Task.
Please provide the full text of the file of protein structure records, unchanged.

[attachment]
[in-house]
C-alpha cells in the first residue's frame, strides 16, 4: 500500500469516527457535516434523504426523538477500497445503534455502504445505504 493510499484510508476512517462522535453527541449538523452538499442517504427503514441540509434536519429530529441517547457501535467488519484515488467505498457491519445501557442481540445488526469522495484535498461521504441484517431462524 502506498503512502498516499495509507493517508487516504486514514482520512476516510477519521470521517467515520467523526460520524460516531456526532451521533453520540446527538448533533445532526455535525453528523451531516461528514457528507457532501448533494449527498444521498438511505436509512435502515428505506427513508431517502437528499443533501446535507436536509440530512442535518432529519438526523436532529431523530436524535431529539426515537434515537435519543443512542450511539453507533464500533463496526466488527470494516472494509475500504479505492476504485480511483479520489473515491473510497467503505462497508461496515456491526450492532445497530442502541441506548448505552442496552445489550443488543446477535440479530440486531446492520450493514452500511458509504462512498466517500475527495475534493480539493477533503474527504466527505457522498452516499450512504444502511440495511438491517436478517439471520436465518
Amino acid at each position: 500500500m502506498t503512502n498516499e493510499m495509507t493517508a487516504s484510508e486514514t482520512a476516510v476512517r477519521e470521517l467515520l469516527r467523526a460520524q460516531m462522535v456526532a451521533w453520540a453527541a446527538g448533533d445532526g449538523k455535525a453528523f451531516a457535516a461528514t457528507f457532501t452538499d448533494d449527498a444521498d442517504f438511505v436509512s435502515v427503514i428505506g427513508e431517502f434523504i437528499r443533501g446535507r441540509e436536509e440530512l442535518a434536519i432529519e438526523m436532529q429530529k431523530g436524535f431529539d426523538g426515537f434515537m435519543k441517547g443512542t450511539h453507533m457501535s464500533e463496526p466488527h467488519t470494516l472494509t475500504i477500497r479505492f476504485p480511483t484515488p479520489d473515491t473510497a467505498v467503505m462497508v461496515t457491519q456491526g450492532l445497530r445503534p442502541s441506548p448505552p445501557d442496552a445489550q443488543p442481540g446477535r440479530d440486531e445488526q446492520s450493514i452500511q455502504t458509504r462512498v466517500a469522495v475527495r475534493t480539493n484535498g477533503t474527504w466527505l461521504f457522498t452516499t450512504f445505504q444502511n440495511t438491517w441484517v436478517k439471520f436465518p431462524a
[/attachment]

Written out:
[in-house]
C-alpha cells in the first residue's frame, strides 16, 4: 500500500469516527457535516434523504426523538477500497445503534455502504445505504 493510499484510508476512517462522535453527541449538523452538499442517504427503514441540509434536519429530529441517547457501535467488519484515488467505498457491519445501557442481540445488526469522495484535498461521504441484517431462524 502506498503512502498516499495509507493517508487516504486514514482520512476516510477519521470521517467515520467523526460520524460516531456526532451521533453520540446527538448533533445532526455535525453528523451531516461528514457528507457532501448533494449527498444521498438511505436509512435502515428505506427513508431517502437528499443533501446535507436536509440530512442535518432529519438526523436532529431523530436524535431529539426515537434515537435519543443512542450511539453507533464500533463496526466488527470494516472494509475500504479505492476504485480511483479520489473515491473510497467503505462497508461496515456491526450492532445497530442502541441506548448505552442496552445489550443488543446477535440479530440486531446492520450493514452500511458509504462512498466517500475527495475534493480539493477533503474527504466527505457522498452516499450512504444502511440495511438491517436478517439471520436465518
Amino acid at each position: 500500500m502506498t503512502n498516499e493510499m495509507t493517508a487516504s484510508e486514514t482520512a476516510v476512517r477519521e470521517l467515520l469516527r467523526a460520524q460516531m462522535v456526532a451521533w453520540a453527541a446527538g448533533d445532526g449538523k455535525a453528523f451531516a457535516a461528514t457528507f457532501t452538499d448533494d449527498a444521498d442517504f438511505v436509512s435502515v427503514i428505506g427513508e431517502f434523504i437528499r443533501g446535507r441540509e436536509e440530512l442535518a434536519i432529519e438526523m436532529q429530529k431523530g436524535f431529539d426523538g426515537f434515537m435519543k441517547g443512542t450511539h453507533m457501535s464500533e463496526p466488527h467488519t470494516l472494509t475500504i477500497r479505492f476504485p480511483t484515488p479520489d473515491t473510497a467505498v467503505m462497508v461496515t457491519q456491526g450492532l445497530r445503534p442502541s441506548p448505552p445501557d442496552a445489550q443488543p442481540g446477535r440479530d440486531e445488526q446492520s450493514i452500511q455502504t458509504r462512498v466517500a469522495v475527495r475534493t480539493n484535498g477533503t474527504w466527505l461521504f457522498t452516499t450512504f445505504q444502511n440495511t438491517w441484517v436478517k439471520f436465518p431462524a